What a strange time we’ve had in gaming recently. Last week, after a decade or so of waiting, fans finally got their hands on the long-awaited Final Fantasy XV. Now, we’re getting something that’s been brewing for nearly as long.
I am of course talking about The Last Guardian. It was first announced for the PlayStation 3 way back in 2009, where it captured the heart of many gamers. It was slated for release in 2011, but as I’m sure you’ve gathered, that just never happened.
The Last Guardian resurfaced last year thankfully, at the E3 conference (well done on staying strong, Umar). Now, as hard as it may be to believe, it’s out in the wild, and you can actually go out and play it!
Is it any good though? Did that lengthy, jumbled development cycle take its toll on the game? Let’s see what the critics think:
The divide between the highs and lows of The Last Guardian is staggering. For every wonderful moment of absolute beauty and emotional attachment to its lifelike companion, there’s an equal and opposite baffling moment that ruins the mood with frustrating controls and camera angles. But I found myself willing to put up with all of these hiccups if it meant experiencing any of its multitude of incredibly beautiful moments.
Eschewing the spare storytelling of previous Team Ico games, The Last Guardian’s plot unfolds in a series of easily digestible cutscenes. It’s a dark fairy tale that probably isn’t quite what anyone expected, but ultimately serves to make the friendship at the core of the game even more remarkable. The Last Guardian is about two lost souls becoming one, and the strength and joy found in that conjunction.
In its best moments, The Last Guardian pulls off feats that could only be done on modern hardware; at its weakest, it’s not just “like a PlayStation 2 game,” but like a particularly rough, unpolished PlayStation 2 game, one that recalls the legacy of its forebears, but can’t quite recreate it.
Ultimately The Last Guardian isn’t about pulling switches or leaping over gaps. It’s about your smile when you see Trico doing something silly, your compassion when you watch it struggle, and your relief when the creature shows up at just the right time. That’s what you get here that you can’t find anywhere else, and it is enough to make The Last Guardian worth playing.
Like Team Ico’s past work, talking about The Last Guardian too much inherently drifts into spoiler territory, but we have years to unpack this. For now, I’m confident in saying that although it isn’t their best work, there really aren’t too many directors out there like Fumito Ueda, and I hope for our sake, he continues making game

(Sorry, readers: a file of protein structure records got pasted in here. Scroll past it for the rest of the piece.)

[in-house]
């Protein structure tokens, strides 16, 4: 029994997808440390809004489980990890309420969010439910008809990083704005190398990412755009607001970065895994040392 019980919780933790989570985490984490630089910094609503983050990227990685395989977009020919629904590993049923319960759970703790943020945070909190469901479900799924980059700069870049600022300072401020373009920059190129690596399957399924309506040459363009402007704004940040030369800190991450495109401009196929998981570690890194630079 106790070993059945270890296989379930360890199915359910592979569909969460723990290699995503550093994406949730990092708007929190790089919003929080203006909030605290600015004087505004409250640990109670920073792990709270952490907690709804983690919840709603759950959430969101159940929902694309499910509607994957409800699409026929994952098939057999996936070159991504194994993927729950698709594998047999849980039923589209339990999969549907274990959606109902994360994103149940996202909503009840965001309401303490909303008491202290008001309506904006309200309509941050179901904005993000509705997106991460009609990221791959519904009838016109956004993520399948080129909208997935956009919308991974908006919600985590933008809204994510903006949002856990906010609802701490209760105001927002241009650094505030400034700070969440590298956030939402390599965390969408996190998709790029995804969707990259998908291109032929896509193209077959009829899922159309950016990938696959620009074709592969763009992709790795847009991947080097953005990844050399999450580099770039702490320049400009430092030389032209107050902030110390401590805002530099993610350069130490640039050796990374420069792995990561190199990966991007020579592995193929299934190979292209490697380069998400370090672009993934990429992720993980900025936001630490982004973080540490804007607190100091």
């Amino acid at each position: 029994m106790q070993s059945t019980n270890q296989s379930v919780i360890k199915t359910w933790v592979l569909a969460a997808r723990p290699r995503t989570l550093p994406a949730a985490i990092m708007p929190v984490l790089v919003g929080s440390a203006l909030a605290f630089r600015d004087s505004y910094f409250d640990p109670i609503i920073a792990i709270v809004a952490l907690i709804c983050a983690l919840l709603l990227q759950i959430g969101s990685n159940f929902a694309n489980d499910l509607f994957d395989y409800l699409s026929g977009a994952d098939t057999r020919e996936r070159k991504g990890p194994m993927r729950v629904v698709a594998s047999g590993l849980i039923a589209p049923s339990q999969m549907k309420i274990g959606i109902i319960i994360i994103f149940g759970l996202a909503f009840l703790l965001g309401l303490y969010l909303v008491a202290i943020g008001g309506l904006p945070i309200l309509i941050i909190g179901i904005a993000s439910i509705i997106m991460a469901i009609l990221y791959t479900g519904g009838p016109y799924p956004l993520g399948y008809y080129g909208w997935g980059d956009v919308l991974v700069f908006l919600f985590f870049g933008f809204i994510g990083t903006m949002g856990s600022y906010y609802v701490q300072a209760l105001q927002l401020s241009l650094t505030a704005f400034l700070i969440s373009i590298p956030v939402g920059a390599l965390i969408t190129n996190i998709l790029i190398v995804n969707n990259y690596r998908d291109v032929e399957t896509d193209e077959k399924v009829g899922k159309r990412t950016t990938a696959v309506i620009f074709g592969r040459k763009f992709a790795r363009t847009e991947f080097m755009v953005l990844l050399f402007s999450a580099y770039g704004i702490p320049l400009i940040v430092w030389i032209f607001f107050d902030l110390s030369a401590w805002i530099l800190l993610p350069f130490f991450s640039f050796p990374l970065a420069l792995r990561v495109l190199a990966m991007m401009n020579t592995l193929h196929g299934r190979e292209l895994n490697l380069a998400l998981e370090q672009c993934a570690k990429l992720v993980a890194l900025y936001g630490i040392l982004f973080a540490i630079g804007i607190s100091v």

For some The Last Guardian’s iffy controls, awkward camera, and glitches might be hard to overcome. Others won’t care as they experience one of the most incredible relationships in video game history.
When the book closes on their story, it’s hard not to open it up again and begin anew. The trials you overcome endear you to both characters, but the emotions Trico elicits make you want to give it another chance–to be the patient, effective partner it truly deserves.
Despite its lingering flaws and often frustrating pacing, The Last Guardian rises above expectation to deliver an engrossing adventure. Team Ico have brought together everything they’ve learnt over their past two games to present a heartfelt tale wrapped in an often-bewildering platformer – even if it took nearly a decade to make it here.
Unfortunately, The Last Guardian isn’t a perfect title. It suffers from wonky controls (something I experienced already a while back during my time with the game at E3 earlier this year), glitches, and other annoying niggles. However, according to most critics, if you overlook all those flaws, you can expect to find a wonderful, heartfelt tale.
This news I’m sure, will have many fans breathing easy. Relax everybody, The Last Guardian isn’t a big flop. As it turns out, it’s actually rather good!
Last Updated: December 6, 2016